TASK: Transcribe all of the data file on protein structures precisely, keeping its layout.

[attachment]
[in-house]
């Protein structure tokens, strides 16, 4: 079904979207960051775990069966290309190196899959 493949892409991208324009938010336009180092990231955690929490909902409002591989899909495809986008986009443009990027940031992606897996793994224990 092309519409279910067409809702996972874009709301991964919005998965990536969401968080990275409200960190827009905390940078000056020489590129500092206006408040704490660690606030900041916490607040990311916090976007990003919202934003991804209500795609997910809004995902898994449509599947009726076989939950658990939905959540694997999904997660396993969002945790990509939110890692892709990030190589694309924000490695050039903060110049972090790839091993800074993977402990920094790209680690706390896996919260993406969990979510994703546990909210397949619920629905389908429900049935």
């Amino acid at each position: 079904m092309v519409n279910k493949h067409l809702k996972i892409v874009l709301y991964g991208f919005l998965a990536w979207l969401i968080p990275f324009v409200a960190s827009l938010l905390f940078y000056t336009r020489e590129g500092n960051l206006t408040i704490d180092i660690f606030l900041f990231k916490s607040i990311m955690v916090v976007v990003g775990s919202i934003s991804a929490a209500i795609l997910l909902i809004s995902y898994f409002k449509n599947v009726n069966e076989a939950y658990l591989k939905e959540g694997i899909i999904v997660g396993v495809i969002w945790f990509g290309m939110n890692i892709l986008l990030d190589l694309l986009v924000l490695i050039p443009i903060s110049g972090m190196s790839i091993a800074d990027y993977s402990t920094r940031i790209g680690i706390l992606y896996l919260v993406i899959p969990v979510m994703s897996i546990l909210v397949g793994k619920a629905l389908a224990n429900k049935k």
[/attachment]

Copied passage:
[in-house]
């Protein structure tokens, strides 16, 4: 079904979207960051775990069966290309190196899959 493949892409991208324009938010336009180092990231955690929490909902409002591989899909495809986008986009443009990027940031992606897996793994224990 092309519409279910067409809702996972874009709301991964919005998965990536969401968080990275409200960190827009905390940078000056020489590129500092206006408040704490660690606030900041916490607040990311916090976007990003919202934003991804209500795609997910809004995902898994449509599947009726076989939950658990939905959540694997999904997660396993969002945790990509939110890692892709990030190589694309924000490695050039903060110049972090790839091993800074993977402990920094790209680690706390896996919260993406969990979510994703546990909210397949619920629905389908429900049935």
């Amino acid at each position: 079904m092309v519409n279910k493949h067409l809702k996972i892409v874009l709301y991964g991208f919005l998965a990536w979207l969401i968080p990275f324009v409200a960190s827009l938010l905390f940078y000056t336009r020489e590129g500092n960051l206006t408040i704490d180092i660690f606030l900041f990231k916490s607040i990311m955690v916090v976007v990003g775990s919202i934003s991804a929490a209500i795609l997910l909902i809004s995902y898994f409002k449509n599947v009726n069966e076989a939950y658990l591989k939905e959540g694997i899909i999904v997660g396993v495809i969002w945790f990509g290309m939110n890692i892709l986008l990030d190589l694309l986009v924000l490695i050039p443009i903060s110049g972090m190196s790839i091993a800074d990027y993977s402990t920094r940031i790209g680690i706390l992606y896996l919260v993406i899959p969990v979510m994703s897996i546990l909210v397949g793994k619920a629905l389908a224990n429900k049935k």